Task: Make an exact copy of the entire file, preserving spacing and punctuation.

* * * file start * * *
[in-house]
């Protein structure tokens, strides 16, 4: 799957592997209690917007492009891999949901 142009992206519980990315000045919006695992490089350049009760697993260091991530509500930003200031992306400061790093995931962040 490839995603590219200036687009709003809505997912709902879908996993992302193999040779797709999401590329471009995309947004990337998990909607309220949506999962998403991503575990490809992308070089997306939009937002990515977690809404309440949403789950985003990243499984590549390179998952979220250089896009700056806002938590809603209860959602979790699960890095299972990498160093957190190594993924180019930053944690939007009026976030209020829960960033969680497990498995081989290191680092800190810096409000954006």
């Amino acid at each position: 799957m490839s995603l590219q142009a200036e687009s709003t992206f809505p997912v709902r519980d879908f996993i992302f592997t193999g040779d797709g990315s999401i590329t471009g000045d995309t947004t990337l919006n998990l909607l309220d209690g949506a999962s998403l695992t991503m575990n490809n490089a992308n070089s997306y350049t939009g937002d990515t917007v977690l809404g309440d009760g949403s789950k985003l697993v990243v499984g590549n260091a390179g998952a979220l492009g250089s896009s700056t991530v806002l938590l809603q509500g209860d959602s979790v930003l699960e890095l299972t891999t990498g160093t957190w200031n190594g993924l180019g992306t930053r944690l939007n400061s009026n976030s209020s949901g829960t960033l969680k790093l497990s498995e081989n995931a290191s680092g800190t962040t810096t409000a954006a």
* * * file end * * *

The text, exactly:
[in-house]
């Protein structure tokens, strides 16, 4: 799957592997209690917007492009891999949901 142009992206519980990315000045919006695992490089350049009760697993260091991530509500930003200031992306400061790093995931962040 490839995603590219200036687009709003809505997912709902879908996993992302193999040779797709999401590329471009995309947004990337998990909607309220949506999962998403991503575990490809992308070089997306939009937002990515977690809404309440949403789950985003990243499984590549390179998952979220250089896009700056806002938590809603209860959602979790699960890095299972990498160093957190190594993924180019930053944690939007009026976030209020829960960033969680497990498995081989290191680092800190810096409000954006």
């Amino acid at each position: 799957m490839s995603l590219q142009a200036e687009s709003t992206f809505p997912v709902r519980d879908f996993i992302f592997t193999g040779d797709g990315s999401i590329t471009g000045d995309t947004t990337l919006n998990l909607l309220d209690g949506a999962s998403l695992t991503m575990n490809n490089a992308n070089s997306y350049t939009g937002d990515t917007v977690l809404g309440d009760g949403s789950k985003l697993v990243v499984g590549n260091a390179g998952a979220l492009g250089s896009s700056t991530v806002l938590l809603q509500g209860d959602s979790v930003l699960e890095l299972t891999t990498g160093t957190w200031n190594g993924l180019g992306t930053r944690l939007n400061s009026n976030s209020s949901g829960t960033l969680k790093l497990s498995e081989n995931a290191s680092g800190t962040t810096t409000a954006a």